En EspaŅol

Q. Who is Mr. Smarty Plants?

A: There are those who suspect Wildflower Center volunteers are the culpable and capable culprits. Yet, others think staff members play some, albeit small, role. You can torture us with your plant questions, but we will never reveal the Green Guru's secret identity.

Help us grow by giving to the Plant Database Fund or by becoming a member

Did you know you can access the Native Plant Information Network with your web-enabled smartphone?

Share

Ask Mr. Smarty Plants

Ask Mr. Smarty Plants is a free service provided by the staff and volunteers at the Lady Bird Johnson Wildflower Center.

Search Smarty Plants
    
 
See a list of all Smarty Plants questions
Can't find the answer in our existing FAQs, submit a question to Mr. Smarty Plants.
Need help with plant identification, visit the plant identification page.
 
rate this answer
Not Yet Rated

Sunday - September 30, 2007

From: Austin, TX
Region: Southwest
Topic: Non-Natives
Title: Fruiting of non-native fig trees
Answered by: Barbara Medford

QUESTION:

Regarding a Fig Tree that I have, it's about 3yrs old. Last year it gave us about a handful of figs and they were good. This year the small tree is full of figs and they remain green. This summer I have picked about (3) that were good. Maybe not enough sun? It gets shade up until 10:00am and again shade about 3:00pm.

ANSWER:

Ficus carica, edible fig, is native to western Asia and found all through the Mediterranean. The attention of Mr. Smarty Plants and the Lady Bird Wildflower Center is centered on the propagation and protection of plants native to North America. Since many gardeners like yourself wish to try to grow non-native fruiting trees, we will try to help you with some information. This site from the California Rare Fruit Growers can give you a great deal of pertinent detail on the care and harvesting of figs.

In answer to your question about the lack of viable fruits this year, there could be several reasons. One, as you suggest, might be too much shade. Fig trees need a lot of sunshine, and they need room to grow, as their roots will spread far and wide. Ficus carica does best in dryer, warmer climates and our very unusual Texas wet summer could be at least a partial culprit. And, finally, maybe you're taking too good care of your fig tree. One source we consulted said that young, vigorous trees that are being too well-fertilized will drop fruit. However, since you didn't mention your tree dropping fruit, but only failing to ripen, the weird summer weather is more likely to blame. Don't worry, our normal dry, days will come blazing back, and your figs will probably get back on track.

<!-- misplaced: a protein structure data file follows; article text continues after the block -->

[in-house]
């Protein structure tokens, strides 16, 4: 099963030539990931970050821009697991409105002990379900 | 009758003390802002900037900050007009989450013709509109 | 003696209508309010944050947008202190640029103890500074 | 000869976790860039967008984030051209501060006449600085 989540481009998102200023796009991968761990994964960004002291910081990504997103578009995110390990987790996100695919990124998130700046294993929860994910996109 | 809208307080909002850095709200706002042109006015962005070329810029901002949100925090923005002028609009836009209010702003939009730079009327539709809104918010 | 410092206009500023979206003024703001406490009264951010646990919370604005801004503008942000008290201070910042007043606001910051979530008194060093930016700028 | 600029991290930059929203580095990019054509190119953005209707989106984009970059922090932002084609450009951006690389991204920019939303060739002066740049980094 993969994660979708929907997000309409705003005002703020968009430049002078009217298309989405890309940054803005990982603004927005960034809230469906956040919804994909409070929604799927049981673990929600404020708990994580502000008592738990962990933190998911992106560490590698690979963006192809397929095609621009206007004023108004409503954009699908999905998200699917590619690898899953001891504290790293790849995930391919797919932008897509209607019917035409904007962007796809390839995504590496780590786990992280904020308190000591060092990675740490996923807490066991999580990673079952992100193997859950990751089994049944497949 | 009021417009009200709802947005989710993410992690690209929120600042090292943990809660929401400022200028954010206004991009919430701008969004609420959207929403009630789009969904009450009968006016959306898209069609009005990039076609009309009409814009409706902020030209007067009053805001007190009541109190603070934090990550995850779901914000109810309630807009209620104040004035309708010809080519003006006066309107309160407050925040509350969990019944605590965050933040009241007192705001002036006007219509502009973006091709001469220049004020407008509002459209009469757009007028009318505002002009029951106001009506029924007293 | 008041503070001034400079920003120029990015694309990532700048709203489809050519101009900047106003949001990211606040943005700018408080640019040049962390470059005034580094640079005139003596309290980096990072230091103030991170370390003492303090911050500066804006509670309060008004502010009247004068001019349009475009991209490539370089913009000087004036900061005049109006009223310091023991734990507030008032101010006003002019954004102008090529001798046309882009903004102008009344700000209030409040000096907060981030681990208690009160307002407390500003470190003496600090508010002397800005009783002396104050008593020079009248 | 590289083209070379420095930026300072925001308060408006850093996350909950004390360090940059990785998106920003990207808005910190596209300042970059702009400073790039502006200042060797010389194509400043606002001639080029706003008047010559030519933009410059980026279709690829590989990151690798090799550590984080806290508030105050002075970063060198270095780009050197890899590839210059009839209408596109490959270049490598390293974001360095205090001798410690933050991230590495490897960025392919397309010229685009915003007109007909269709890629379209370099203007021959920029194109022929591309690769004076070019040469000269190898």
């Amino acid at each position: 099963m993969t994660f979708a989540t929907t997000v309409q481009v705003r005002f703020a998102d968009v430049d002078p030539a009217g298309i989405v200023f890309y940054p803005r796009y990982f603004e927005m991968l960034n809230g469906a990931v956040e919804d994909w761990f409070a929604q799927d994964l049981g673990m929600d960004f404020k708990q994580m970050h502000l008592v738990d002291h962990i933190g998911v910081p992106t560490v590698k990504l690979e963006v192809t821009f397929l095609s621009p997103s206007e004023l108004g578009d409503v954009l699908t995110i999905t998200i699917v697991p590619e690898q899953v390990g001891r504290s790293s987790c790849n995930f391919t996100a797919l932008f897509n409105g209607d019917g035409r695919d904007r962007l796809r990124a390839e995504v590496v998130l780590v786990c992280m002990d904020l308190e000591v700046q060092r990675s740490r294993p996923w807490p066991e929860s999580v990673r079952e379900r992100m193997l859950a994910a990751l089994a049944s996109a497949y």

More Non-Natives Questions

Identification of insects on crepe myrtle in Florida
May 22, 2013 - I have large colonies of striped bugs on large crepe myrtle in my backyard. They stay in large groups and have long antennae. There are larger black bugs among the groups that appear to corral and g...
view the full question and answer

Nativity of Lantana camara and Strelitzia reginae
November 08, 2011 - I was wondering why Lantana Camara is not in the Wildflower's database. Multiple sources say it is native to the U.S. and North America. I was also wondering if Strelitzia reginae (Bird-of-Paradise...
view the full question and answer

Dwarf oyster plant dying in Sunrise FL
July 06, 2012 - WHAT WOULD BE KILLING MY DWARF OYSTER PLANTS
view the full question and answer

Transplant shock in non-native Mexican Ruda
July 14, 2006 - I hope that you can help me. I planted some Mexican Ruda in a large pot. Planted it in good soil. The plant is not doing well. It's droopy and drying out. I watered it every other day. It is in t...
view the full question and answer

Plants for slope in central Alabama
July 26, 2011 - Our home is atop a 20-25' eastern facing sandy loam slope in central Alabama. It was previously covered w/ kudzu. After 3 yrs. of eradication of the kudzu we are ready to plant with native grasses/pl...
view the full question and answer

Support the Wildflower Center by Donating Online or Becoming a Member today.
E-NEWSLETTER | BECOME A MEMBER | DONATE NOW | MEDIA | SITEMAP | STAFF
© 2016 Lady Bird Johnson Wildflower Center